Will airport alcohol curbs ruin a British tradition?

Government to crackdown on alcohol sales at airports after hundreds of incidents of drunken 'air rage'

(Image credit: Peter Macdiarmid/Getty Images)

A spate of incidents involving drunken passengers on aeroplanes has triggered a government investigation into the way alcohol is sold at airports.

New figures show that at least 442 people were arrested on suspicion of being drunk on a plane out of Britain or at a British airport over the last two years. And worldwide, one aviation security expert estimates alcohol-fuelled air rage affects around 50 flights a day.

It has prompted Aviation Minister Lord Ahmad to consider looking at the times at which alcohol is on sale at airports and at the process for screening passengers before they get on a plane. “I don't think we want to kill merriment altogether, but I think it's important that passengers who board planes are also responsible,” he says.

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But for many people, getting to and through an airport is one of the most stressful activities in everyday life, says The Independent's Simon Calder: "A beer, glass of wine or G&T before departure is both a reward for reaching the departure lounge and can soothe the nerves."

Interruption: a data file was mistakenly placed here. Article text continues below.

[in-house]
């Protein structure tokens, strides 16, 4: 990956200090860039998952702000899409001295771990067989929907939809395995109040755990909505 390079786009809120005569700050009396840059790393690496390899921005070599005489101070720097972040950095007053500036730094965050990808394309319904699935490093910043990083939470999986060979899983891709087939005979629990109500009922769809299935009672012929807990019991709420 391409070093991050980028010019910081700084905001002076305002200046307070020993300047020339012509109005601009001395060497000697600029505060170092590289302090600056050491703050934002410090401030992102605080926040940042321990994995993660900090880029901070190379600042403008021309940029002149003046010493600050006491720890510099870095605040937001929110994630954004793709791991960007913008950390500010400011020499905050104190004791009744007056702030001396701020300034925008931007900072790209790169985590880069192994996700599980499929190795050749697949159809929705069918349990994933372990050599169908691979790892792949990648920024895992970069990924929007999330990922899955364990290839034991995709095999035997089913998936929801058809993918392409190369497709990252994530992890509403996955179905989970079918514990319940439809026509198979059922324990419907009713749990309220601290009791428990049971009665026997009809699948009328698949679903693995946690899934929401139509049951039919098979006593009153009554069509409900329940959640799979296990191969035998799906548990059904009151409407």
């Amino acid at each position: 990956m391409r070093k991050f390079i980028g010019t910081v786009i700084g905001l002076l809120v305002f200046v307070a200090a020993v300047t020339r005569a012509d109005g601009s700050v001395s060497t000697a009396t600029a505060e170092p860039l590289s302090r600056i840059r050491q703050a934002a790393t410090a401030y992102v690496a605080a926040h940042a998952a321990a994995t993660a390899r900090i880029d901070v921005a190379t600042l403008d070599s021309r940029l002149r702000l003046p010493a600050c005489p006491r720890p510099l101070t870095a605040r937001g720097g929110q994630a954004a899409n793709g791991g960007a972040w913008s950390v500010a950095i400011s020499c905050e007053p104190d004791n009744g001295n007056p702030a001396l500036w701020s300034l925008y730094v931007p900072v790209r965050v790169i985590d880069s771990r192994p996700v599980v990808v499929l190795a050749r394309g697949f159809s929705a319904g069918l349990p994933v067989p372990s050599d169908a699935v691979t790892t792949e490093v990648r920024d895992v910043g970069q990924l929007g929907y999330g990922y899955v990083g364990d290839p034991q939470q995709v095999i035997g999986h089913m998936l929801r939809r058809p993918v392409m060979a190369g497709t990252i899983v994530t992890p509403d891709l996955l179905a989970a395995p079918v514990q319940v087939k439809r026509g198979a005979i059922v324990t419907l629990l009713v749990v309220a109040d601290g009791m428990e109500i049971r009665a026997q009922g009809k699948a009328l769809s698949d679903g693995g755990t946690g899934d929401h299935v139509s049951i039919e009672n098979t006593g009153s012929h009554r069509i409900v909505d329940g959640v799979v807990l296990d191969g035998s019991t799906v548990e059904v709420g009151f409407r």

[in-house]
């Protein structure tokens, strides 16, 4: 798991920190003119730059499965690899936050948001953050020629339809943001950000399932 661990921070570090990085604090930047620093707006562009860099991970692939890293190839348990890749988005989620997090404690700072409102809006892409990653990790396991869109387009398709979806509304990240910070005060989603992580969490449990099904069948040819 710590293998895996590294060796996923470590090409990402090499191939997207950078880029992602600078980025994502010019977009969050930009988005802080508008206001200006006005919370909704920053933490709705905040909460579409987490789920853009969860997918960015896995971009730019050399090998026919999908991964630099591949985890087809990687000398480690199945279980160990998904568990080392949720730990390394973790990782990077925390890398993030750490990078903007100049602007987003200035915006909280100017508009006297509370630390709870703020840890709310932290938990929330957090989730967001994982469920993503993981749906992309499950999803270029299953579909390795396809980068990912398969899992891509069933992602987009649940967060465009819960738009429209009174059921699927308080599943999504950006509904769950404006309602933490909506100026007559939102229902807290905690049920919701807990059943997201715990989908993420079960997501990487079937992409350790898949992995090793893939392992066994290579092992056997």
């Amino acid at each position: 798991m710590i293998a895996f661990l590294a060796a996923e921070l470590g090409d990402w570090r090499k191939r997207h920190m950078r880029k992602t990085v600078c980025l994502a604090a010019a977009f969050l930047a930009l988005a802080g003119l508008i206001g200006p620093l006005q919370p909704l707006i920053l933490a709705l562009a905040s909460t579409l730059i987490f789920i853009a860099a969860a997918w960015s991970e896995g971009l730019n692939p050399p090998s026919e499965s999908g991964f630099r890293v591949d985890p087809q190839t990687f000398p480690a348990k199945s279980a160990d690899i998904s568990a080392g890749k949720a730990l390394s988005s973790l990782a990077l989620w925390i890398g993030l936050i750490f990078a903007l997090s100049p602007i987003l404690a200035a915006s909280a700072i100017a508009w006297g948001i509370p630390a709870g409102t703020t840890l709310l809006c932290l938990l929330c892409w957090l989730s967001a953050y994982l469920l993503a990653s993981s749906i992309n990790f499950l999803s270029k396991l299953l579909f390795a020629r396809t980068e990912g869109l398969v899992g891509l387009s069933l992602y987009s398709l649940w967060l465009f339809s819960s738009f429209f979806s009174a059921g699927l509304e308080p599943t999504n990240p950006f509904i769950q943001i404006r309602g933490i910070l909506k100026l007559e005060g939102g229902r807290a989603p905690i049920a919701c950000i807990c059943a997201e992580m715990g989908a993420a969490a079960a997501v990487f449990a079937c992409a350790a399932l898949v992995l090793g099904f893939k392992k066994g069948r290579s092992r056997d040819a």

What is more, Calder adds, alcohol is lucrative for airports, and spending on drink helps keep handling charges down.

Drinking is a significant part of the British holiday experience, says the Daily Telegraph’s Nigel Richardson. "It's every Brit's inalienable right to get in the holiday mood from the moment they lock the front door and toss a bumper pack of Whiskas back through the catflap," he writes.

The figure of 442 incidents must be put into context, Richards argues. Compared with the probable number of people wheeled into a river in a shopping trolley over the same period, it is tiny, he says, “but no one is suggesting banning shopping trolleys.”

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